As I mentioned last week, our friends recently shared some of their foraged morels with us. Such. Good. Friends. We combined some of their bounty with a bit we discovered ourselves in our forest (Hubs is turning into quite the forager, and he so looks the part, with his suspenders and his walking stick and his ginger-streaked beard, like a Scottish huntsman!). A frittata seemed like an ideal vessel for showcasing the mushrooms earthy, umami qualities. Paired with sweet/unctuous caramelized onions and topped with fresh mozzarella, this dish did the morels right.  

Morel, Caramelized Onion & Mozzarella Frittata
Serves: 2-4.

The Goods:
-2 pieces of bacon
-1/2 large onion, diced
-1 cup beef stock
-1/2 teaspoon sugar
-1 Tablespoon butter
-A handful of chopped morels
-5 eggs
-1/4 cup milk
-Several grinds black pepper
-Pinch of salt
-2-3 ounces fresh mozzarella

 The Deal:
1) Cook the bacon over medium heat in an oven-safe 12-inch skillet until lightly crispy. Remove the bacon, and set aside.
2) Add the diced onions to the pan and cook for about 5 minutes.
3) Add the stock and the sugar. Cook for about 25-30 minutes, until the onions are caramelized and there is no more liquid in the pan. Remove the onions from the pan, and set aside.
4) Add the butter to the pan, and when melted, add the morels. Cook for about 5 minutes, then remove the morels from the pan and set aside.
5) Turn the pan's heat down to low.
6) Whisk the eggs with the milk, salt, and pepper. Add the egg mixture to the pan, and cook for about 3-4 minutes.
7) Meanwhile, cut or tear the bacon into bite-sized pieces.
8) Distribute the bacon, morels, onion, and mozzarella across the top of the eggs.
9) Remove the pan from the stovetop, and place under the broiler for 2-3 minutes until the eggs are set and the cheese begins to melt.
10) Remove from the oven, and let it sit for a few minutes.
11) Invert the frittata from the pan onto a platter, then invert it onto another platter so that it is right-side up again.
12) Cut with a pizza wheel, and serve.

Have you cooked with morels, or other foraged mushrooms? What did you make? The way I see it, the more recipes for foraged mushrooms I can find, the better! I should mention here that mushrooms found in the wild can be tasty and/or toxic. ONLY eat those mushrooms you have definitely identified to be safe. When in doubt, don't eat it. Take a seasoned forager with you until you know exactly what you're looking for. 

Wednesday, April 4, 2012

Pie & Community

I mentioned last week that I've been busy doing a good deal of freelance writing lately. One of those new gigs is for Mrs. Wages, a purveyor of canning products. The way I came to write for Mrs. Wages is, to me, an example of the best part about blogging, and the community that doing so engenders.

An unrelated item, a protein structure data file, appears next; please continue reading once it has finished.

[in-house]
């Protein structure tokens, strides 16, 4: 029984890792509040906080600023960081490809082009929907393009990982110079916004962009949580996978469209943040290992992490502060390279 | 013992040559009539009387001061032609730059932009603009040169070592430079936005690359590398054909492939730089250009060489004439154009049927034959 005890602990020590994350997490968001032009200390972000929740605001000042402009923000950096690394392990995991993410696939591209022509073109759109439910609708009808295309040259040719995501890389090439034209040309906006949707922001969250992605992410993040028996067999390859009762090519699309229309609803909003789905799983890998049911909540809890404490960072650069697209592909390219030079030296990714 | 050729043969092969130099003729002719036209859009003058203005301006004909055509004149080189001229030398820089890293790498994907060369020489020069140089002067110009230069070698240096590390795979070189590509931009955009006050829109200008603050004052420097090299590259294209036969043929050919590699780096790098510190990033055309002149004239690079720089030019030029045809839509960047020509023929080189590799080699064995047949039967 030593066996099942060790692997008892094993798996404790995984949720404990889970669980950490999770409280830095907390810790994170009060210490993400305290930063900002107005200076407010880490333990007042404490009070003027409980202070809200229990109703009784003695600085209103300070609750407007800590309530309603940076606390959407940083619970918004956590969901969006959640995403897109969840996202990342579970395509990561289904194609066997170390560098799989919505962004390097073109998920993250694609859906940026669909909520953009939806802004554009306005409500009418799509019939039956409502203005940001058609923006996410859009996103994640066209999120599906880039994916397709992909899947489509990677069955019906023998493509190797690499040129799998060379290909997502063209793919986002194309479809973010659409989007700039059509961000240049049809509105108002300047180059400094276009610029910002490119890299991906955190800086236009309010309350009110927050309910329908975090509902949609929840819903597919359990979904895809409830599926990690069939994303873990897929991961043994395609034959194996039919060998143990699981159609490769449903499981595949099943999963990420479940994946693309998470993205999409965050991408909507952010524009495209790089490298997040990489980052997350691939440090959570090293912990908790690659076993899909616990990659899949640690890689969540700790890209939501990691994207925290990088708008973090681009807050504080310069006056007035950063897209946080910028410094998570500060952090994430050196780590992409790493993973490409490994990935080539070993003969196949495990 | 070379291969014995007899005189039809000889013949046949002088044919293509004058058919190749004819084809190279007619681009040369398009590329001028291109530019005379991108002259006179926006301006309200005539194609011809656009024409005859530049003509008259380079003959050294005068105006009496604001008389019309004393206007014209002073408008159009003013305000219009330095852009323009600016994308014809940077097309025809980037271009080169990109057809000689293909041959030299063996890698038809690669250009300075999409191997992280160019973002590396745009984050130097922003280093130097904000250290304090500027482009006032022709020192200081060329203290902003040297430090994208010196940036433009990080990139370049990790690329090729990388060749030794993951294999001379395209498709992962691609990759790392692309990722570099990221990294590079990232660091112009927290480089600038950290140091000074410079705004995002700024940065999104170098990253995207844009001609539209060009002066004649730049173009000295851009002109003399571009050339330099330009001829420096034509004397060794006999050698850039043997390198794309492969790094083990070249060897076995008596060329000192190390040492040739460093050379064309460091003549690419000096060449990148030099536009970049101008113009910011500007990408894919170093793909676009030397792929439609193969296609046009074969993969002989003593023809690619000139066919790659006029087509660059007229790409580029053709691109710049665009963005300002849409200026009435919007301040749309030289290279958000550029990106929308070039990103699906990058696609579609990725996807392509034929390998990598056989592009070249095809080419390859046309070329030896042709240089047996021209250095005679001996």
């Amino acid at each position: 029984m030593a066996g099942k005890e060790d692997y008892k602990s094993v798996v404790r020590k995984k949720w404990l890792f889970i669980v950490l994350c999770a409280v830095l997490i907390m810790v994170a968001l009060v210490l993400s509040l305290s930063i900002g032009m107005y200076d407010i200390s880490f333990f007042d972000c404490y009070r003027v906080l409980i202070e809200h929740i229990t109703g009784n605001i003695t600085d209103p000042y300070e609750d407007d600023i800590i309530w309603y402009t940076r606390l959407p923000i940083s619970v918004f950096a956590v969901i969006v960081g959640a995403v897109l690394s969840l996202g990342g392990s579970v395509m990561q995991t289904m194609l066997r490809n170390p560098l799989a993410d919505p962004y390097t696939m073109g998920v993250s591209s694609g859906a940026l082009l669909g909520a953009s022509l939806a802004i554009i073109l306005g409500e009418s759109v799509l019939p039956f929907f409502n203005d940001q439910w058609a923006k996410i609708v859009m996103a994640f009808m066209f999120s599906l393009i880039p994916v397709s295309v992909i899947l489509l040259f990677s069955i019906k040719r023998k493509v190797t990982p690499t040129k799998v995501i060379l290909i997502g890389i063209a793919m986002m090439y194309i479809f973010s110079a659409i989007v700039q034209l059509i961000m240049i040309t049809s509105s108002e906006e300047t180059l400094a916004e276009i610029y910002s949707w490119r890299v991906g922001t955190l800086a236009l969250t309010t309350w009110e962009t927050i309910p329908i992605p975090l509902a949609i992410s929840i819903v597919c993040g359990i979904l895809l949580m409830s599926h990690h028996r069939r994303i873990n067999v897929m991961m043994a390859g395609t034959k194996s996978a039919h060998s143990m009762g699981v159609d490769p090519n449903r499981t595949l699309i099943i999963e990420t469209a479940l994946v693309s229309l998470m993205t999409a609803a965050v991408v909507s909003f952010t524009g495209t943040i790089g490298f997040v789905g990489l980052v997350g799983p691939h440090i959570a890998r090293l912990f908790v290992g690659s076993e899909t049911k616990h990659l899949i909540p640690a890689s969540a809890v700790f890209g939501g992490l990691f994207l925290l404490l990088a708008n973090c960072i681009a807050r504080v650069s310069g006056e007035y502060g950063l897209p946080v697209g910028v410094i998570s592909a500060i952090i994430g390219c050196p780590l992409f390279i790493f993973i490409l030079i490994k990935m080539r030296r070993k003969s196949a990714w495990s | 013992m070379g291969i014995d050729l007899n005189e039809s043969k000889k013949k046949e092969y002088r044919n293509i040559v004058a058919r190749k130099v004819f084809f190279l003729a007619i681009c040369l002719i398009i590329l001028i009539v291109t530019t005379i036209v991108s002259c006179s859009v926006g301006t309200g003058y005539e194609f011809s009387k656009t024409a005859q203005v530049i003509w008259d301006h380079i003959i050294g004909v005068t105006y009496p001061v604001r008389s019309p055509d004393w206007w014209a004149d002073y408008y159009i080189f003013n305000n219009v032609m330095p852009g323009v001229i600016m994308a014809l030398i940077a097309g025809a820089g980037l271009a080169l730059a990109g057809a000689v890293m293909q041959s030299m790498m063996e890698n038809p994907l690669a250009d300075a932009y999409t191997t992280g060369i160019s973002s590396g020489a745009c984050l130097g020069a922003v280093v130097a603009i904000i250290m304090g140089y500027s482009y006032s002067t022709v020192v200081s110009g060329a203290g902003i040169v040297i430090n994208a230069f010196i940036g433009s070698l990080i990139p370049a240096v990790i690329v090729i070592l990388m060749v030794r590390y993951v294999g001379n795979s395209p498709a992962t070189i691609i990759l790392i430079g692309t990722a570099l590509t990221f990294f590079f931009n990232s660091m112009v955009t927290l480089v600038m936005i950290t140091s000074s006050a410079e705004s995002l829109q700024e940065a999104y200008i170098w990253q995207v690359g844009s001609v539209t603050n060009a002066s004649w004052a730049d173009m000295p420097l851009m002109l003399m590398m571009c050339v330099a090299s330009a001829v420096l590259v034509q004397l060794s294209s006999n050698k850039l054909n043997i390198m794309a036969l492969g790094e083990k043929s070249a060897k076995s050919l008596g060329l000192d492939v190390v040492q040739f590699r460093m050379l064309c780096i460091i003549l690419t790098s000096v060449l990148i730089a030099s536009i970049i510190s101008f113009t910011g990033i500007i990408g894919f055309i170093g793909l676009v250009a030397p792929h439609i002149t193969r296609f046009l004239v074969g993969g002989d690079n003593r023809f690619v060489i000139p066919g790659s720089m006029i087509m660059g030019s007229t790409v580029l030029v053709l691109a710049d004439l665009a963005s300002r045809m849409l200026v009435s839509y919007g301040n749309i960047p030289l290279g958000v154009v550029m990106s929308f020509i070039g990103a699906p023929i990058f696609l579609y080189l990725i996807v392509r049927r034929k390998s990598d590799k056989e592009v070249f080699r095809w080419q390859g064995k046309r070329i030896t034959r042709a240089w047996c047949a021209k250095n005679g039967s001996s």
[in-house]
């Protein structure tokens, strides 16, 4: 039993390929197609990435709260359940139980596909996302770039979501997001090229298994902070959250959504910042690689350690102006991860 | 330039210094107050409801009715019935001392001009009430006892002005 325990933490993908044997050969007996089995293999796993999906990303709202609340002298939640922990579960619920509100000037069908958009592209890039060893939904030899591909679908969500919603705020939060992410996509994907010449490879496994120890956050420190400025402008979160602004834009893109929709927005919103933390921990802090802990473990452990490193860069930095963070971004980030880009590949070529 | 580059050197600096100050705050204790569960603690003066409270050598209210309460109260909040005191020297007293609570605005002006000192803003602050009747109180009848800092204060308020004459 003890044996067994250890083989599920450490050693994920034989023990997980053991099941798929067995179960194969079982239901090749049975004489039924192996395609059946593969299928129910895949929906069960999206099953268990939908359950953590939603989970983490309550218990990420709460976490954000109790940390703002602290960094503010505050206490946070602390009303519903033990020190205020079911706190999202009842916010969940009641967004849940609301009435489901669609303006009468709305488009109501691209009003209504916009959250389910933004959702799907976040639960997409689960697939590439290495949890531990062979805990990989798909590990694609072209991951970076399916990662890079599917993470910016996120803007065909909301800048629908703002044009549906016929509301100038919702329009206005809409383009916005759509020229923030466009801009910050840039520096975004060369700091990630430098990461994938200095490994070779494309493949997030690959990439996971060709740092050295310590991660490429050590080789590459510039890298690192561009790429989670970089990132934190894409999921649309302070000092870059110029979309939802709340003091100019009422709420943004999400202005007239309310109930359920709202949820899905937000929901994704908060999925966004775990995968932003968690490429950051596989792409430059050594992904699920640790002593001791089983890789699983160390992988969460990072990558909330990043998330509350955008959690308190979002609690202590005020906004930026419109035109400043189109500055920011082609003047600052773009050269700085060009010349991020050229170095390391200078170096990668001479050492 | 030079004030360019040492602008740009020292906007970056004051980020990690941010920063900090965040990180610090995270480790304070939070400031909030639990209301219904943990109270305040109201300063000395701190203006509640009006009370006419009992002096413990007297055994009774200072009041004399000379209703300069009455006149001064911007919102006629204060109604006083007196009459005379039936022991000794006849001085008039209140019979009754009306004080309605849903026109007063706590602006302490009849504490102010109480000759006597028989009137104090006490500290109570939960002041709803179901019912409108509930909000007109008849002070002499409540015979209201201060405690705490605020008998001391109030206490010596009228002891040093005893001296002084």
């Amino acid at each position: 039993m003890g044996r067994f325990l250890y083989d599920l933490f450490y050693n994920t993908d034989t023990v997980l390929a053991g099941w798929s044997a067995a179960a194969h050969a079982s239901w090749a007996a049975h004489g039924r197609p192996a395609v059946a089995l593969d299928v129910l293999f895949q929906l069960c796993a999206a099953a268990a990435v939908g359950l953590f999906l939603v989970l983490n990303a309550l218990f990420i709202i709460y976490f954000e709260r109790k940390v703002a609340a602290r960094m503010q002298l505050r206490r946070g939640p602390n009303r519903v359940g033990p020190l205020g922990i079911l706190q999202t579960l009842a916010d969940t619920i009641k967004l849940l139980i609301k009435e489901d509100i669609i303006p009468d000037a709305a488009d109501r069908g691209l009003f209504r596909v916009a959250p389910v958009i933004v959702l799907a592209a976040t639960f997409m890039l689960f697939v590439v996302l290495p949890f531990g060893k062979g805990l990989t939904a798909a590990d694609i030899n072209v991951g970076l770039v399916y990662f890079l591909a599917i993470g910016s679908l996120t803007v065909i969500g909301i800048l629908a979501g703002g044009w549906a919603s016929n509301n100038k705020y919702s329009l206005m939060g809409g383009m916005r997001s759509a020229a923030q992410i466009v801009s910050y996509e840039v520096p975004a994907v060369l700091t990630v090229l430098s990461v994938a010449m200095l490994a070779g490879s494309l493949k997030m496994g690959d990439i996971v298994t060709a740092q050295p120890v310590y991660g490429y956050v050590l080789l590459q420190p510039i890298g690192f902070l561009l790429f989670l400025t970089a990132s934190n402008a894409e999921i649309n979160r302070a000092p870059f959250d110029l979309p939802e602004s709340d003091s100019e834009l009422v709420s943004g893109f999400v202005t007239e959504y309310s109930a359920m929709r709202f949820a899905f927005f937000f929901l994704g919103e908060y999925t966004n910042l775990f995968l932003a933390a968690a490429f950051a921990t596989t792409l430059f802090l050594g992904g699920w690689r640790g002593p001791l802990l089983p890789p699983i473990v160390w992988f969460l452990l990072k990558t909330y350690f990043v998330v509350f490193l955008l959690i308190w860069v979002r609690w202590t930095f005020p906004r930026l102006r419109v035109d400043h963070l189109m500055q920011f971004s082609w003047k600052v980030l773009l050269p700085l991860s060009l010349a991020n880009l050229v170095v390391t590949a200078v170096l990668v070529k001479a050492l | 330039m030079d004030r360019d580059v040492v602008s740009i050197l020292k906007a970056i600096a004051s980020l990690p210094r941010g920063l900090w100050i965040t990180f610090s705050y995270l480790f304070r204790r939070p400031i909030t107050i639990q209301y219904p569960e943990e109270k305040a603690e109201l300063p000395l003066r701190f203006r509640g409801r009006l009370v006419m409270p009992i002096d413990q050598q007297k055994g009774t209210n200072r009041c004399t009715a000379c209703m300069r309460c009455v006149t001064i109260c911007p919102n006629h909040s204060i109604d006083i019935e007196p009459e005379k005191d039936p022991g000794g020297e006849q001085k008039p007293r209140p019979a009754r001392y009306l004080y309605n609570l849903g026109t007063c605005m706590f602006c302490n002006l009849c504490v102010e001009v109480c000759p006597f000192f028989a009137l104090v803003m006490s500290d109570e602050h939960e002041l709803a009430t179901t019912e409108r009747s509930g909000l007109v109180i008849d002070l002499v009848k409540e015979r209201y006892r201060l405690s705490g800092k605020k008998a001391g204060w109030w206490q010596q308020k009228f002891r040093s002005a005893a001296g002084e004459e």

A few weeks ago Marisa of Food In Jars sent me an email, giving me a head's up that Mrs. Wages was looking for a new columnist for their monthly newsletter. Marisa pens her own column for the company, where she blogs recipes and tips for canning seasonal foods. When they mentioned they were on the hunt for someone to blog about seasonal pie-making, she sent them my way, knowing I've been all kinds of busy with pie this's and that's for the past year.

And so, it's my pleasure to share with you today my first post for Mrs. Wages. Each month, I'll offer recipes for rendering pies out of the freshest seasonal offerings. For my first post, I made a scrumptious, oh-so-spring Lamb, Pea & Herb Pot Pie, as well as a creamy, dreamy, delectable Rhubarb Custard Pie. You can find the recipes for both here and see photos of each pie above. Thank you, Marisa, for thinking of me. And huge thanks also to Liz, my connection at Mrs. Wages, for bringing me into the fold!

Oh, one last thing. While I'm bursting with gratitude and gushing over blogging and connections and community, I should mention that my monthly "English Lessons" post for Verve discusses this very thing!

Pie and community. It doesn't get much better than that!

Tuesday, April 3, 2012

Dig In

Oh, friends. The days of soil and sun and time spent outdoors are seriously upon us. We've been spending increasingly greater quantities of time "gettin' out in it" every day, and it is just delicious (or, as Huxley calls it, "Licious!").

I wanted to share with you several images of a finish Hubs put on some of our raised beds (we have 14 beds). He used a paint roller for the undercoat and then used a sponge to apply a variety of colors atop it. Doing so better mimics the color palette of the natural world, where monochromatic surfaces are almost never encountered (aside from, oh, maybe snow and sand).

Before Hubs tricked out the raised beds, they were fairly conspicuous. When you live in a cove in the middle of a forest, many human-placed things become incredibly visible, incredibly quickly. We love the use of colors that blend into the surrounding environment to look a bit more like we belong in the setting. These raised beds definitely achieve that goal. The paint also reinforces the wood, making it break down slower than an unfinished bed would. The paint, of course, is only on the exterior of the boxes, and doesn't extend down into where the soil is.

What about you? Do you use raised beds in your garden? If so, how do you bolster them? I'm so excited to have something that's both functional and subtly attractive in the garden. Time to dig in!